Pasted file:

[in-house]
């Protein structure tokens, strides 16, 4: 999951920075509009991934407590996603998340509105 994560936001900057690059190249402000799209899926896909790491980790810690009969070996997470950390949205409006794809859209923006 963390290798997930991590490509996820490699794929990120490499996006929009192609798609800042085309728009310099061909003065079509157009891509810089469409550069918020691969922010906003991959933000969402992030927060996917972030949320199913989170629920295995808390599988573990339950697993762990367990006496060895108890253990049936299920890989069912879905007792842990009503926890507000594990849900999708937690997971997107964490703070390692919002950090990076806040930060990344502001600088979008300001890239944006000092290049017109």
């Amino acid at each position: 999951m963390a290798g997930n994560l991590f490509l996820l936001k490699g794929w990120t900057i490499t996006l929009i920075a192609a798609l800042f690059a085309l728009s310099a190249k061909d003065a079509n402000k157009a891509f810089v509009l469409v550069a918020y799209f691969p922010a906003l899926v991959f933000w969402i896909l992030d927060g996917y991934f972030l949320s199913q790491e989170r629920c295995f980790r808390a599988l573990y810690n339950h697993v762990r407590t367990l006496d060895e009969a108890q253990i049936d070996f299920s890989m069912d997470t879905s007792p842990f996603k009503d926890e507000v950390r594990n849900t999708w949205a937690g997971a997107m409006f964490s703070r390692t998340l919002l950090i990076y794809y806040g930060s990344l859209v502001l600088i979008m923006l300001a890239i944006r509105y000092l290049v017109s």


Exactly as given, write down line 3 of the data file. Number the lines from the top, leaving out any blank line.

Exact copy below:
């Amino acid at each position: 999951m963390a290798g997930n994560l991590f490509l996820l936001k490699g794929w990120t900057i490499t996006l929009i920075a192609a798609l800042f690059a085309l728009s310099a190249k061909d003065a079509n402000k157009a891509f810089v509009l469409v550069a918020y799209f691969p922010a906003l899926v991959f933000w969402i896909l992030d927060g996917y991934f972030l949320s199913q790491e989170r629920c295995f980790r808390a599988l573990y810690n339950h697993v762990r407590t367990l006496d060895e009969a108890q253990i049936d070996f299920s890989m069912d997470t879905s007792p842990f996603k009503d926890e507000v950390r594990n849900t999708w949205a937690g997971a997107m409006f964490s703070r390692t998340l919002l950090i990076y794809y806040g930060s990344l859209v502001l600088i979008m923006l300001a890239i944006r509105y000092l290049v017109s």